Erasmus Elsner 16:05
Absolutely, makes a lot of sense. A lot of the venerable venture firms have to some degree retracted from the Seed and Series A segment and go up where there’s more signal. Yeah, so definitely makes a lot of sense what you’re focusing on this most interesting segment. And so let’s move on to a deep dive into the balanced approach to growth ebook that you put out there. You started this with four blog posts that I want to dig a little bit into. So the first one was on “optimization versus innovation”. This is where you’re really differentiating between incremental innovation in a sense and radical innovation. So you hit it off with this great quote from Satya Nadella, with his opening email after becoming the CEO at Microsoft, where he says our industry does not respect tradition, it only respects innovation, which was a clear call to action at Microsoft when they really needed to reignite innovation. In the same way. I recently listened to Dan Rose from Coatue, and he was giving this really great insight about how Jeff Bezos was dealing with the innovators dilemma when he was launching the Kindle project, where he told the executive who was running the core book business “Effective tomorrow, your job is to kill your old business with a Kindle”. And so this is obviously like radical innovation versus optimization, and incremental innovation. So talk to us a little bit about this differentiation when it comes to growth along these two extreme ends of the spectrum.
Andy Johns 17:29
Yeah, so the background behind why I wrote that piece was that over the last few years, I continue to observe this troubling trend. As I spent time with startups, I found that they have this increasing obsession with this data driven, optimization driven, experiment driven approach to solving growth, challenges for their startup. But the irony is that the vast majority of growth, from my experience, and I think from anecdotally, from anyone’s experience, paying attention to the great breakout companies. So the vast majority of growth comes from innovation. And so I would see these early stage startups series A Series B companies, where as I dug into their org chart, as I chatted with their founders and met members of their team is I found that they were very good at measuring things and optimizing and iterating. And they’re quite poor at figuring out what is the next big leap of faith we’re going to take? And what is the innovation that we’re going to introduce, that brings even more value to our customer, or unlocks a much larger part of the market, because it’s so appealing. And that’s where the majority of growth comes from. And so a lot of companies reach out to me and they’re like, hey, Andy, we want to build a growth team. We want to hire growth people, let’s talk about growth, and nine out of 10 times after I spend a few hours with them and dissect what their business is doing. The answer is not in a growth team. The answer is not in running more A-B tests. That’s not it at all. I call it the Steve Blank era in the optimize the era, where for the last 10 years, we’ve been cultivating this environment of founders and operators who are entirely bought into the optimize of the era. And experimentation and data certainly plays its role within companies. But we’ve overcorrected so far away from an innovators approach to building new products and services that bring value to the customer, that many of the folks who grew up in the Silicon Valley and in the tech industry in the last 10 years don’t even know how to do that. They don’t know what customer development is. And so here’s a data point for you. I’ve actually got to, I said, You know what, like, my intuition is telling me that something’s off here. So I went to Google Trends. One of my favorite tools, and in Google Trends, you can look at relatives, keyword interest, or search query interest for different terms in Google and I looked from 2010 to present and I typed in growth hacking, and then of course, you see this big up into the right graph, and then I typed in product market fit and I was looking at The relative search query data over the last 10 years globally, and there’s three to five times as much interest in growth hacking as there is product market fit. And that’s troubling. That’s an issue. Now, if you slice it even further, and you just look at that data in the US, it’s starting to look more rosy. The reason is, the search interesting growth hacking is on the decline, quarter over quarter starting to fall and product market fit, it actually looks like the keyword product market fit in Google Trends, looks exactly like a product market fit graph, it has a lift off. And for the first time in the US over the last quarter, there’s more relative Search interest in product market fit and there is growth hacking, and that’s a good thing. Right, we’re at this inflection point where I think so many startups attempted to solve their growth challenges and to build large businesses based off of this data driven approach, this Optimizely era. And the results are clear, you can’t do it, what I’m hoping over the next 10 years, and I want to play a major role in this through the work that I do as an investor and through my writing, is to get us back to the fundamentals of focusing on provide value to the customer. That is the greatest driver of growth by far. And the rest is a rounding error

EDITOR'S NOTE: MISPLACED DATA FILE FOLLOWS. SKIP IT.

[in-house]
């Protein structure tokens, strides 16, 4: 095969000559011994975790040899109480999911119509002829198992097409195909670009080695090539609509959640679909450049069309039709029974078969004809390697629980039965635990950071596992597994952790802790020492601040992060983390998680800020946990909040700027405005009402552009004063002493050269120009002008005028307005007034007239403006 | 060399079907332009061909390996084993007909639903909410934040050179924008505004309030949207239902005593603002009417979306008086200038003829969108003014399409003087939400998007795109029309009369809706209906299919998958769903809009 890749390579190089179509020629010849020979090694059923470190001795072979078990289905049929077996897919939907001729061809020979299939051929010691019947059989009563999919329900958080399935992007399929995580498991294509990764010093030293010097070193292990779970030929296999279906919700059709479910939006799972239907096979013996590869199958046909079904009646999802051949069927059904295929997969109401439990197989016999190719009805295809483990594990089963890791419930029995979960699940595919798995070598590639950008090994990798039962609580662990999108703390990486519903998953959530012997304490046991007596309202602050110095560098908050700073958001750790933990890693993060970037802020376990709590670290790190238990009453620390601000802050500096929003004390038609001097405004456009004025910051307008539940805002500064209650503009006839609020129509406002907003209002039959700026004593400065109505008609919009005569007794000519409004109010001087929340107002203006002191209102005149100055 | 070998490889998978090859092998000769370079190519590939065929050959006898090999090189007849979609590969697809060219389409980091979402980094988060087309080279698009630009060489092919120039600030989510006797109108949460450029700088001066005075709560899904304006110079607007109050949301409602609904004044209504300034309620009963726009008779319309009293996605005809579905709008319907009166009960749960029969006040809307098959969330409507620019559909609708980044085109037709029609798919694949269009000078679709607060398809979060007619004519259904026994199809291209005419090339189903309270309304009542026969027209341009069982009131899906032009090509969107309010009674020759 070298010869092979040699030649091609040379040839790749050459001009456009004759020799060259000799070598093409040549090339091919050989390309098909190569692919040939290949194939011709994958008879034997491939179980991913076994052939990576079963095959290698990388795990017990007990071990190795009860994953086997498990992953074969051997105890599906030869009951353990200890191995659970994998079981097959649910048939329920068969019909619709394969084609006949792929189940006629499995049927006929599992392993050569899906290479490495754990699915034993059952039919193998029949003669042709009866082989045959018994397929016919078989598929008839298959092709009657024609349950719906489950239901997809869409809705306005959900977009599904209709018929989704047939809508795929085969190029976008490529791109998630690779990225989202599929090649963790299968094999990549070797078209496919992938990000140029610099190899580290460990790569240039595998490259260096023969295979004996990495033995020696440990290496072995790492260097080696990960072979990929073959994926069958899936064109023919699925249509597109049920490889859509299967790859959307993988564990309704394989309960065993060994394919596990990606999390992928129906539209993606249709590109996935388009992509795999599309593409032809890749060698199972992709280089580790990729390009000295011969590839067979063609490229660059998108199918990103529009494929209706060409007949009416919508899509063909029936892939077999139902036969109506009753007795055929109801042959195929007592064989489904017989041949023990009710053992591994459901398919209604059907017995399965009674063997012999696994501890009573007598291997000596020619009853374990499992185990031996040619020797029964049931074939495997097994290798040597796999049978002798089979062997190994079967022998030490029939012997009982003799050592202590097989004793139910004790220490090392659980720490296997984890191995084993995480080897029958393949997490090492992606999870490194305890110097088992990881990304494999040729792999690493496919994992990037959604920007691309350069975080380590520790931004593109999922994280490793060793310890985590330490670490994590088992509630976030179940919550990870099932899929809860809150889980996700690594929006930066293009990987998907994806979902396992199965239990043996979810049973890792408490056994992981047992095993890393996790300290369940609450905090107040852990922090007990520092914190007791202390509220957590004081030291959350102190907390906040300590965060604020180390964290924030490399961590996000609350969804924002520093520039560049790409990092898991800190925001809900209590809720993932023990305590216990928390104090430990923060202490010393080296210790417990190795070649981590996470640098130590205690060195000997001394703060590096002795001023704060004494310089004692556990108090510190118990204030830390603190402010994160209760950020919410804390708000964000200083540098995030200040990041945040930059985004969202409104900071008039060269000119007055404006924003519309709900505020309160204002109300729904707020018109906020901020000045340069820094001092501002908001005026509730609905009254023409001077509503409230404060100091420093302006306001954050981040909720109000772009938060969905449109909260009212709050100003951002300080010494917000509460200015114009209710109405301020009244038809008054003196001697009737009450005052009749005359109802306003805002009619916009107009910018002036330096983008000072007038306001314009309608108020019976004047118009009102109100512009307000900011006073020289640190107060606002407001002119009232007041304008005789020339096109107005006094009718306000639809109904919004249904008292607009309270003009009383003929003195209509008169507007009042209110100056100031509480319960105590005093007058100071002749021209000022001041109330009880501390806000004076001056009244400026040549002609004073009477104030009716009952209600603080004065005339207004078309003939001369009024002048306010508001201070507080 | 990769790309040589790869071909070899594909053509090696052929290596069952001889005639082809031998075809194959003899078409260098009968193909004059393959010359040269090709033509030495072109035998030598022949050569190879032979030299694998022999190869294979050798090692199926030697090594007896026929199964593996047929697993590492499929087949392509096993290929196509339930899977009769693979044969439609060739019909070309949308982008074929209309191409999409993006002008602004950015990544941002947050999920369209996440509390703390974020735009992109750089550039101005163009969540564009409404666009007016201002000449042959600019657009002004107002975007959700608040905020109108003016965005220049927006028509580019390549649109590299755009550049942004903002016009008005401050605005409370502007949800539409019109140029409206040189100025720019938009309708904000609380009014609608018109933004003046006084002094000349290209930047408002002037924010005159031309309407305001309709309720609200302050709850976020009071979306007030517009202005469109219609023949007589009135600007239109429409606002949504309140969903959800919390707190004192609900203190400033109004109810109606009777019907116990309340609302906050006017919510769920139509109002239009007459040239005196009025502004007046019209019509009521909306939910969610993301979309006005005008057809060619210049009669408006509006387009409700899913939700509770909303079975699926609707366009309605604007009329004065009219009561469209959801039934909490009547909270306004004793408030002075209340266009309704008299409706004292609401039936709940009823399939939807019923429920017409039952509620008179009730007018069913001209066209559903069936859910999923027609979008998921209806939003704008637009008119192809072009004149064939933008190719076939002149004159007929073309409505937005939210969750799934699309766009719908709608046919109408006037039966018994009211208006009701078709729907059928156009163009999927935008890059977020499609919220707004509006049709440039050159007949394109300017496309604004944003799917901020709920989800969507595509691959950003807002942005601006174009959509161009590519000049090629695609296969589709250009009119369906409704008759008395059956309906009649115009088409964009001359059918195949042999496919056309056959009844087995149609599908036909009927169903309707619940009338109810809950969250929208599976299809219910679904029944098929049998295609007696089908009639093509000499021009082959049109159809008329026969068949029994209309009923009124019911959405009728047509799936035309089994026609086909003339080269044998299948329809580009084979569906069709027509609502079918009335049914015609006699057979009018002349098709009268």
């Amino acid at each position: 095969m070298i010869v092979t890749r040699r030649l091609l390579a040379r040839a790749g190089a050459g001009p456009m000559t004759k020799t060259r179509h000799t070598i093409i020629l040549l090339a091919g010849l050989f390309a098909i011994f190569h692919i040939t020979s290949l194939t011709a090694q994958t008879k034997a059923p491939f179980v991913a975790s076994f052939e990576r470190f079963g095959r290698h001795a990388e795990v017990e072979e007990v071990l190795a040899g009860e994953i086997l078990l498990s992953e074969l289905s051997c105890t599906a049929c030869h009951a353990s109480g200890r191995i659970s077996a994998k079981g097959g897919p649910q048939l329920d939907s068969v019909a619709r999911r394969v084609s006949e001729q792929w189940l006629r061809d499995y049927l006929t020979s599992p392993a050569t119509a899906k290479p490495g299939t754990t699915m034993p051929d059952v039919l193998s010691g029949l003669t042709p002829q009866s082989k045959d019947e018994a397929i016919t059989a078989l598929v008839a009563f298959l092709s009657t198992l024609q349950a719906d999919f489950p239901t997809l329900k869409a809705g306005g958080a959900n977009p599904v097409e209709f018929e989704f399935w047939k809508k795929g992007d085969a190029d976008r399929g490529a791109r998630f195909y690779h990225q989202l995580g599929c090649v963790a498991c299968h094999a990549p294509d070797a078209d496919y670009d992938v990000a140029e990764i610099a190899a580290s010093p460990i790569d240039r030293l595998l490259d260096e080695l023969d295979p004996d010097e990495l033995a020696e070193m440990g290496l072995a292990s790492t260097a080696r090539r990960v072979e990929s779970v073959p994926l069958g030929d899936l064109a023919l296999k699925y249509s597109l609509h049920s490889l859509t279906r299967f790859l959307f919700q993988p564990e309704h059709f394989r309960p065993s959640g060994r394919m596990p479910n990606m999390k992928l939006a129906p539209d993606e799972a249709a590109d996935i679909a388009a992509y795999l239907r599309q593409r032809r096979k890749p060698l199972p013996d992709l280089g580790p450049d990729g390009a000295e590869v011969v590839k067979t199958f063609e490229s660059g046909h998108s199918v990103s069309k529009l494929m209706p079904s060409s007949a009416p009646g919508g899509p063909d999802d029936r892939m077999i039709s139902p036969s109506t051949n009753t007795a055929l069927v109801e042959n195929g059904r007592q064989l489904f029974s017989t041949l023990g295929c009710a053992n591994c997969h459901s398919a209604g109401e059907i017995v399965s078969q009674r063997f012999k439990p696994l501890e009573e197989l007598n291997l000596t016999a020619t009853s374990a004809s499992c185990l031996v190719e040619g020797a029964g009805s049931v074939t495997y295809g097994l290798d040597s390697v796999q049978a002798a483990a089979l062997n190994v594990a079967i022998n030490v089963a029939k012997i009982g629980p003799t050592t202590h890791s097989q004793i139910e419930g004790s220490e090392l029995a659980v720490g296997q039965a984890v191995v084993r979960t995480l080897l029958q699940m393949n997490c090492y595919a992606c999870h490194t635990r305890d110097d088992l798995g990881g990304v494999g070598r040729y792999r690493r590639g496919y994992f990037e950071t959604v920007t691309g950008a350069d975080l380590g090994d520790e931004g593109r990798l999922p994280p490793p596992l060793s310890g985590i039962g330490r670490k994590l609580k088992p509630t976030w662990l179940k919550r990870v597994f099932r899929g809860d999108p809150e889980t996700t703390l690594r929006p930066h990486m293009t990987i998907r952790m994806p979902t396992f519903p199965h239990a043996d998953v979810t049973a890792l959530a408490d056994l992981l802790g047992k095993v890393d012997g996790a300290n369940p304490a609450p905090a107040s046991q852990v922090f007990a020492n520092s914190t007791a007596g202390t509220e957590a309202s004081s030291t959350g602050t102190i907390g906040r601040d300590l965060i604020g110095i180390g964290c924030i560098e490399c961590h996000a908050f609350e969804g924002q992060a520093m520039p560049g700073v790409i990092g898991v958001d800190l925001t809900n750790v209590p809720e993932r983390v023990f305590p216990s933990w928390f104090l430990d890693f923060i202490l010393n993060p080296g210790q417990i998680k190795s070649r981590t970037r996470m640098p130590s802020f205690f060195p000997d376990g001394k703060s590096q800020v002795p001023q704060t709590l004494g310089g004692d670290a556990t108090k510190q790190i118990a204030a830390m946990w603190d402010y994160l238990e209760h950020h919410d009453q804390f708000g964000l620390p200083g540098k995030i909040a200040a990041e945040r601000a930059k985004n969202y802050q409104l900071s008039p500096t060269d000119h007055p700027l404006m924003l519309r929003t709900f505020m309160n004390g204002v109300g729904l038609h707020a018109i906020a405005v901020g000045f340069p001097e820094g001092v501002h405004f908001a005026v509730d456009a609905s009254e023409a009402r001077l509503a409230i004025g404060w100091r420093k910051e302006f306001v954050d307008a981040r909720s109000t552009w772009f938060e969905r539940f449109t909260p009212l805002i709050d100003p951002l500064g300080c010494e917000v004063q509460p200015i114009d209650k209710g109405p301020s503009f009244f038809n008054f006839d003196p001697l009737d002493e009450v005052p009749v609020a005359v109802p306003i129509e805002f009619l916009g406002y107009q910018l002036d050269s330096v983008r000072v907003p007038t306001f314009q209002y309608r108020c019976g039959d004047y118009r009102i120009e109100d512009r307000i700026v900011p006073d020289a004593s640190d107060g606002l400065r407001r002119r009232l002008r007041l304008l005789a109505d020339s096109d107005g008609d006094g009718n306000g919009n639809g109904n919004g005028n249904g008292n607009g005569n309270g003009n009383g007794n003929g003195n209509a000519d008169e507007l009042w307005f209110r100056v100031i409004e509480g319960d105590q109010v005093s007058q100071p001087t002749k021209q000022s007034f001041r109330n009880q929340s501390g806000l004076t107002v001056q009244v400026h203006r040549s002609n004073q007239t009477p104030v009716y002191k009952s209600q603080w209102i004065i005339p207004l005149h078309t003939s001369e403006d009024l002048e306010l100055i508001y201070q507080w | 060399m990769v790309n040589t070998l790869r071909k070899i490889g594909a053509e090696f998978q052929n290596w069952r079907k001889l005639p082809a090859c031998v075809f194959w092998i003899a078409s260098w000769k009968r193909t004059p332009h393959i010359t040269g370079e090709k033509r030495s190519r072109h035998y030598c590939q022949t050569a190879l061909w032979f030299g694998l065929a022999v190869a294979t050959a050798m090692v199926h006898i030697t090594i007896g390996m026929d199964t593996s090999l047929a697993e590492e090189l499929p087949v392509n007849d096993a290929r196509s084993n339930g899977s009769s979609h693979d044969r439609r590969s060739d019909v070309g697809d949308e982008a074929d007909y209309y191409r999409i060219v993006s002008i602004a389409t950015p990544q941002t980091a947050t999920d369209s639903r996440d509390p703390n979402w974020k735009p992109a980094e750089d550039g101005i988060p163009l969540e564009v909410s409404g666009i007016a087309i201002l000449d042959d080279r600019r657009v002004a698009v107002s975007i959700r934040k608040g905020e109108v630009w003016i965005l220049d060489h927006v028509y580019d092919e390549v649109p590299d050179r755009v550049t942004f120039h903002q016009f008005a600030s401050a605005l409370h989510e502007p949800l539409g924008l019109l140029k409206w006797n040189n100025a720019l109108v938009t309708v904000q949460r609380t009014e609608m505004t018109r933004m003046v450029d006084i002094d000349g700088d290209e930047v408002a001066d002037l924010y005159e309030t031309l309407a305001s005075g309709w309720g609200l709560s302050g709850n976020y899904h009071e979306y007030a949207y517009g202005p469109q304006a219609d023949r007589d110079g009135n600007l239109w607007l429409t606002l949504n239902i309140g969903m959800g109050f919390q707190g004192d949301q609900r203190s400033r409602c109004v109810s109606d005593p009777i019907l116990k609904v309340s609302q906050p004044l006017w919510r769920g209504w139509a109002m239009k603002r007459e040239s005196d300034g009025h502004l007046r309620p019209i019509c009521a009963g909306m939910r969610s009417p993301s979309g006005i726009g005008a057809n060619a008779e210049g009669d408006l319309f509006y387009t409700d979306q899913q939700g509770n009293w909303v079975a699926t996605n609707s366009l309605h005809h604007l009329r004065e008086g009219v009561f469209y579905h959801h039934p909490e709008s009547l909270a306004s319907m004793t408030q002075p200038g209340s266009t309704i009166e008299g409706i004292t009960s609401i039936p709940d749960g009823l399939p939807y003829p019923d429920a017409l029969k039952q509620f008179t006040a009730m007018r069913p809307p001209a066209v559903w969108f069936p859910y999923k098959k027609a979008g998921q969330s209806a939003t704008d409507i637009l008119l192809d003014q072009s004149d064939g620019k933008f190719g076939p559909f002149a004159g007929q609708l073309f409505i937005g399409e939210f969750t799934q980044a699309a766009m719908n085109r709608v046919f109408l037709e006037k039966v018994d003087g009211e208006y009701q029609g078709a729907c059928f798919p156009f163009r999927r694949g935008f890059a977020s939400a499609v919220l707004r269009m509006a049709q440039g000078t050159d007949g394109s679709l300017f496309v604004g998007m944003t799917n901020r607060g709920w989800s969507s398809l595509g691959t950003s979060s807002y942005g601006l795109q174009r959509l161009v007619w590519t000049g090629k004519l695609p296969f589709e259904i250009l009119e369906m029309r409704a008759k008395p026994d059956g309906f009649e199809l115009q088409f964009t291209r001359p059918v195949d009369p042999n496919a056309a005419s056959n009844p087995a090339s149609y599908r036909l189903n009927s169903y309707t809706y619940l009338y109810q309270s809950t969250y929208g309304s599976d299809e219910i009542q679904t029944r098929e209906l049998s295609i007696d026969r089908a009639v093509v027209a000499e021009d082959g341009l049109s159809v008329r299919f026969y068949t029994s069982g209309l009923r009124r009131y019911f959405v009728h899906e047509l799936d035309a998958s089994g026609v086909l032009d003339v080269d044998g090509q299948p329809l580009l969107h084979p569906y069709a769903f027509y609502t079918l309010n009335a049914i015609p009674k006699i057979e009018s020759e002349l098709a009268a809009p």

Erasmus Elsner 21:14
Absolutely, makes a lot of sense. Let’s move over to the second part of the series, where you talk about “shipping the org chart”, which is a really interesting expression. And so the gist of this is that you say that you have to design the organization really in a way that the product can be iterated on effectively. Talk to us a little bit about “shipping the org chart” what it means and how you experienced this.